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Tuesday, May 29, 2012

Sunset's Revealing 'Six Degrees of Separation'

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It is said that real life mirrors art. John Guare's play Six Degrees of Separation, which opened last weekend at Sunset Playhouse, uses both as a starting point. Six Degrees is based upon a real account that began in 1983 with a smooth-talking young con man who pretended to be the son of actor Sidney Poitier. He talked his way into the households of wealthy Upper East Siders in Manhattan, throwing around the names of his unwitting hosts' children at various Ivy League schools. A pattern emerges among the con man's scheme and his targets all knowing one another—hence, the “six degrees” that binds them and, at the same time, points out the separation in their lives.

Under the solid, well-paced direction of Jim Farrell, the 15-member cast succeeds, for the most part, in creating entertainment that is part real and part fiction, keeping the audience engaged over the 90-minute-plus production (no intermission).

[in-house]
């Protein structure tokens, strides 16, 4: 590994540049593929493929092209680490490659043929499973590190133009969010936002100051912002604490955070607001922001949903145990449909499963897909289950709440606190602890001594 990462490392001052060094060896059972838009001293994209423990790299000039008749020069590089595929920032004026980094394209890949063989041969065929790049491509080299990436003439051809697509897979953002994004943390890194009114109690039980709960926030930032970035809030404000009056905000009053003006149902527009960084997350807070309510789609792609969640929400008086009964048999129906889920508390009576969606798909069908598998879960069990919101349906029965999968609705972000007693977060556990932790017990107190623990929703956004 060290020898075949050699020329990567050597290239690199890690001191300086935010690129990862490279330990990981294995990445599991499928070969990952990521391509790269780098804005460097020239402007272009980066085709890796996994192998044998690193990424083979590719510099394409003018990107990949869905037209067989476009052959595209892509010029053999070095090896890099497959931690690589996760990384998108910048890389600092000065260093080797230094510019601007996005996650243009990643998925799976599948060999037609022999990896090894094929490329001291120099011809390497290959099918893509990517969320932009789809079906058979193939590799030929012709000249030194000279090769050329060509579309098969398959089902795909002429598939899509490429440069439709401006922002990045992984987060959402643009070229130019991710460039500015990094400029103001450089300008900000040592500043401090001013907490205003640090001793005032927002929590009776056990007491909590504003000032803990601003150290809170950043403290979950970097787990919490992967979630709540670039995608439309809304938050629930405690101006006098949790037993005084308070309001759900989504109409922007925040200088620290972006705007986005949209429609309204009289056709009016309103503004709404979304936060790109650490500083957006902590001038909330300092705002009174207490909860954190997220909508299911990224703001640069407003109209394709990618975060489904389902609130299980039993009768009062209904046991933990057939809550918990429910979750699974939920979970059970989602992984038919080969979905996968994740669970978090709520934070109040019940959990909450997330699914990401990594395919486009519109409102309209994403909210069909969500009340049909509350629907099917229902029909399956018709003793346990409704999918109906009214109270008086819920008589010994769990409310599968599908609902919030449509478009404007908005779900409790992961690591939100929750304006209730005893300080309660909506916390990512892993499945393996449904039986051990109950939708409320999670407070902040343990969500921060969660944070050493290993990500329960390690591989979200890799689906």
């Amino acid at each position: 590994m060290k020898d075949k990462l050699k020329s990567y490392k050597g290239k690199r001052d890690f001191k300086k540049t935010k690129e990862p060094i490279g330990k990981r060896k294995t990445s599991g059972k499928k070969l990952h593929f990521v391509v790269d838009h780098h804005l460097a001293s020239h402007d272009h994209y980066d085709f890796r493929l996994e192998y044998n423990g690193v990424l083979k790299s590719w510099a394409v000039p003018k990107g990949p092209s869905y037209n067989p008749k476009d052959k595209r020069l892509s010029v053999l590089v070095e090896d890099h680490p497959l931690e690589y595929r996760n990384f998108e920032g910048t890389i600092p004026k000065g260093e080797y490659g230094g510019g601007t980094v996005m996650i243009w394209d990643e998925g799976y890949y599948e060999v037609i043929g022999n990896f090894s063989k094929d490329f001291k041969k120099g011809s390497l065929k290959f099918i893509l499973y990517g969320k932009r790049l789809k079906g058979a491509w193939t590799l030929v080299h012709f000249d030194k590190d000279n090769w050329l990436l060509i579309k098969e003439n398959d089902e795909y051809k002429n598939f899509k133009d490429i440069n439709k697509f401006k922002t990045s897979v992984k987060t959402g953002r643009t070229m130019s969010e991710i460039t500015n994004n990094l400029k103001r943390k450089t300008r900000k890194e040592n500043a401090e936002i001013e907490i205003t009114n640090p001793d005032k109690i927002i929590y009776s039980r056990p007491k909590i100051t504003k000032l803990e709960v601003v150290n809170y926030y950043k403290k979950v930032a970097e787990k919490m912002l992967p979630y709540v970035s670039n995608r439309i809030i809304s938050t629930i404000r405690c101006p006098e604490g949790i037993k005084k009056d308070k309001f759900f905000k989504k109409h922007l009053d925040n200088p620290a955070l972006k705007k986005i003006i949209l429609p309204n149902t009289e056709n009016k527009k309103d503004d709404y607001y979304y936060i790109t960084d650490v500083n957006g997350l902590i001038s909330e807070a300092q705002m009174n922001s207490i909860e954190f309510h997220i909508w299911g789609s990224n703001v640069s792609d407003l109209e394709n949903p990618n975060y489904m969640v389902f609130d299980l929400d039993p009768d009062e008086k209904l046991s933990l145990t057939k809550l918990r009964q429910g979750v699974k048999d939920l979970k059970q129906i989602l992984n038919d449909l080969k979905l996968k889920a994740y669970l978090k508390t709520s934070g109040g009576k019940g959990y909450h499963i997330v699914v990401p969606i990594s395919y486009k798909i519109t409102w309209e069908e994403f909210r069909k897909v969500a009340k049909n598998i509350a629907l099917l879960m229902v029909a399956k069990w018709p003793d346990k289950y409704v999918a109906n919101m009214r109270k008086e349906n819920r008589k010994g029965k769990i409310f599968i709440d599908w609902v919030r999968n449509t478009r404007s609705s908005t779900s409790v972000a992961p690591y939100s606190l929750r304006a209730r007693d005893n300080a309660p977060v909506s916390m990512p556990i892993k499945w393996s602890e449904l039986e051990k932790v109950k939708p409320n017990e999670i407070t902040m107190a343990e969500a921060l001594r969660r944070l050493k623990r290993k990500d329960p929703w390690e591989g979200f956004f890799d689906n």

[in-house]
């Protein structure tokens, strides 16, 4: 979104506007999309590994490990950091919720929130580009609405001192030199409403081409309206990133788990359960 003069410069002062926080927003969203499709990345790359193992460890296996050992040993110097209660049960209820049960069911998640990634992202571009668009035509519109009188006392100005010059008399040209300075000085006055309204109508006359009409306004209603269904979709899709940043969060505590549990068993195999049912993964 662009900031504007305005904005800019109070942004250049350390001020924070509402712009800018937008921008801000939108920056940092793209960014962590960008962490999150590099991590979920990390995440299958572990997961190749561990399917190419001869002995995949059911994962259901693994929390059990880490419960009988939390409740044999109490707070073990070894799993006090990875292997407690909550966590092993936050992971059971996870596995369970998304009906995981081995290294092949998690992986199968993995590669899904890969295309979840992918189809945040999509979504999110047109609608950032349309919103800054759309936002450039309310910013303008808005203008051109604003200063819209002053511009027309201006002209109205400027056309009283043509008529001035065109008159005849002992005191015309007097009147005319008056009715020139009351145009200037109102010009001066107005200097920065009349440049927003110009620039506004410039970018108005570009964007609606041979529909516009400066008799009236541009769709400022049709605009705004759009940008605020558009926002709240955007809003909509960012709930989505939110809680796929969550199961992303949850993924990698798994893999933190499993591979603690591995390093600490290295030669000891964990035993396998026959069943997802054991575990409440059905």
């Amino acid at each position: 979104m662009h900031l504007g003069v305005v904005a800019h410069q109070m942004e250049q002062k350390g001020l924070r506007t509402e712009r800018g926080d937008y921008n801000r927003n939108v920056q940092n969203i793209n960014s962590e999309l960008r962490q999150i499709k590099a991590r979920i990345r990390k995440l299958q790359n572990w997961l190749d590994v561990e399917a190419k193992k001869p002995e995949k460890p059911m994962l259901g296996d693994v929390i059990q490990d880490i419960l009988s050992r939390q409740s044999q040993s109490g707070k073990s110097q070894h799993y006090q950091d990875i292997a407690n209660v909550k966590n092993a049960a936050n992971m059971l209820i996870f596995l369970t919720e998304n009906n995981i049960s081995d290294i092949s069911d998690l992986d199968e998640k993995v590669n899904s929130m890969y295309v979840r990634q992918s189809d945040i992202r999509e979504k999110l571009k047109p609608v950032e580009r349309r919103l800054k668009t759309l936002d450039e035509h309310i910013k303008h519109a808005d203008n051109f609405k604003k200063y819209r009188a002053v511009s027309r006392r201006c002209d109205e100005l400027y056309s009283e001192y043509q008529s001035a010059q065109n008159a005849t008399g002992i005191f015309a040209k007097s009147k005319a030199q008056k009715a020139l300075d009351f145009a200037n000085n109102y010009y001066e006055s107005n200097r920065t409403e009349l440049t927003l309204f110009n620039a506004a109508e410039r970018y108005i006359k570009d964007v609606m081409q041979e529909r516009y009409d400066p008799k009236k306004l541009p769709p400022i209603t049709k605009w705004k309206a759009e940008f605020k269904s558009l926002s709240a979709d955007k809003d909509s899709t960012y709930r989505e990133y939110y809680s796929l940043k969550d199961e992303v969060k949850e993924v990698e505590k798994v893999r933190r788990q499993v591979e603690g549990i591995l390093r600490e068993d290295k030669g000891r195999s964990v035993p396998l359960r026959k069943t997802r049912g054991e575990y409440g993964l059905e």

What—or better said, who—is real in this rarefied stratosphere of pulling off million-dollar art deals, name-dropping and constantly rushing to look better to people who really don't matter or don't care? Guare's strong story line and clever dialogue keep the actors on their toes, helping them overcome some opening jitters of rushed, dropped lines.

Sherrick Robinson took a while to find his footing as the con man, “Paul Poitier,” but once he did he showed how this imposter created core truths his too-eager-to-impress hosts carefully avoided in their lives. Donna Daniels excels as Ouisa, the wealthy matron who displays maturation by show's end, seeing how the imposter has actually helped her to see herself for who she is. Other standouts include the young naive couple from Utah, Elizabeth (Ruth Arnell) and Rick (Nate Press), whose encounter with the con man brings about unexpected tragedy. Joan End is simply “too perfect” as the stereotypical woman of means.

Six Degrees of Separation
challenges our view of what is “real” and what is an “illusion.” It all depends on what we want to believe, especially when it comes to how we live our lives.

Six Degrees of Separation
runs through June 10 at Sunset Playhouse. For more information, call 262-782-4430 or visit www.sunsetplayhouse.com.